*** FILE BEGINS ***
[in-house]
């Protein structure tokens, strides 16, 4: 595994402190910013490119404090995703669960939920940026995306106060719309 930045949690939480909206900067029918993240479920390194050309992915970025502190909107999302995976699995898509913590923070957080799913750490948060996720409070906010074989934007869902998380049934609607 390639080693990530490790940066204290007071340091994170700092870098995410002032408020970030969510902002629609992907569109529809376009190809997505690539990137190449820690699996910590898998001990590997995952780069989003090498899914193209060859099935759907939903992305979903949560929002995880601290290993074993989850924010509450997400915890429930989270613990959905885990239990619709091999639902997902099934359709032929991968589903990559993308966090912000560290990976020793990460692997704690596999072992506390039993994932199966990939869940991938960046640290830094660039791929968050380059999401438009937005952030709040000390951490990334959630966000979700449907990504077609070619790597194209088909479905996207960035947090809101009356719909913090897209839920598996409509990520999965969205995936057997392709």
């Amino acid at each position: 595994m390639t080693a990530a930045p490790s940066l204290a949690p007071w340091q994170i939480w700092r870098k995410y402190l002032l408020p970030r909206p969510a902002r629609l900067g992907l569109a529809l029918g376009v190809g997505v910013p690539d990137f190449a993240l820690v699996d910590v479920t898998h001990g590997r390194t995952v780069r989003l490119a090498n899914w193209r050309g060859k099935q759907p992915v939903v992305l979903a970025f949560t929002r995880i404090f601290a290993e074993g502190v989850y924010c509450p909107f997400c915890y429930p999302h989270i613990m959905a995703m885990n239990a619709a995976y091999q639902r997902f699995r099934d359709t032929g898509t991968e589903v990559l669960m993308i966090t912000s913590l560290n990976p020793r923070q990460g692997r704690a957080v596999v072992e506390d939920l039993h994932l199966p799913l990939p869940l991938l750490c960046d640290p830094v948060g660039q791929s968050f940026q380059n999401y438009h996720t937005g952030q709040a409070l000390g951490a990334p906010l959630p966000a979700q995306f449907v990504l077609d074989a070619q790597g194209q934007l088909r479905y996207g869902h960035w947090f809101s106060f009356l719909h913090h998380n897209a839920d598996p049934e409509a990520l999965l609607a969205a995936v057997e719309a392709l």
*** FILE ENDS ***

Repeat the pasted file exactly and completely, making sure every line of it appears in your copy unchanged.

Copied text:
[in-house]
């Protein structure tokens, strides 16, 4: 595994402190910013490119404090995703669960939920940026995306106060719309 930045949690939480909206900067029918993240479920390194050309992915970025502190909107999302995976699995898509913590923070957080799913750490948060996720409070906010074989934007869902998380049934609607 390639080693990530490790940066204290007071340091994170700092870098995410002032408020970030969510902002629609992907569109529809376009190809997505690539990137190449820690699996910590898998001990590997995952780069989003090498899914193209060859099935759907939903992305979903949560929002995880601290290993074993989850924010509450997400915890429930989270613990959905885990239990619709091999639902997902099934359709032929991968589903990559993308966090912000560290990976020793990460692997704690596999072992506390039993994932199966990939869940991938960046640290830094660039791929968050380059999401438009937005952030709040000390951490990334959630966000979700449907990504077609070619790597194209088909479905996207960035947090809101009356719909913090897209839920598996409509990520999965969205995936057997392709």
């Amino acid at each position: 595994m390639t080693a990530a930045p490790s940066l204290a949690p007071w340091q994170i939480w700092r870098k995410y402190l002032l408020p970030r909206p969510a902002r629609l900067g992907l569109a529809l029918g376009v190809g997505v910013p690539d990137f190449a993240l820690v699996d910590v479920t898998h001990g590997r390194t995952v780069r989003l490119a090498n899914w193209r050309g060859k099935q759907p992915v939903v992305l979903a970025f949560t929002r995880i404090f601290a290993e074993g502190v989850y924010c509450p909107f997400c915890y429930p999302h989270i613990m959905a995703m885990n239990a619709a995976y091999q639902r997902f699995r099934d359709t032929g898509t991968e589903v990559l669960m993308i966090t912000s913590l560290n990976p020793r923070q990460g692997r704690a957080v596999v072992e506390d939920l039993h994932l199966p799913l990939p869940l991938l750490c960046d640290p830094v948060g660039q791929s968050f940026q380059n999401y438009h996720t937005g952030q709040a409070l000390g951490a990334p906010l959630p966000a979700q995306f449907v990504l077609d074989a070619q790597g194209q934007l088909r479905y996207g869902h960035w947090f809101s106060f009356l719909h913090h998380n897209a839920d598996p049934e409509a990520l999965l609607a969205a995936v057997e719309a392709l």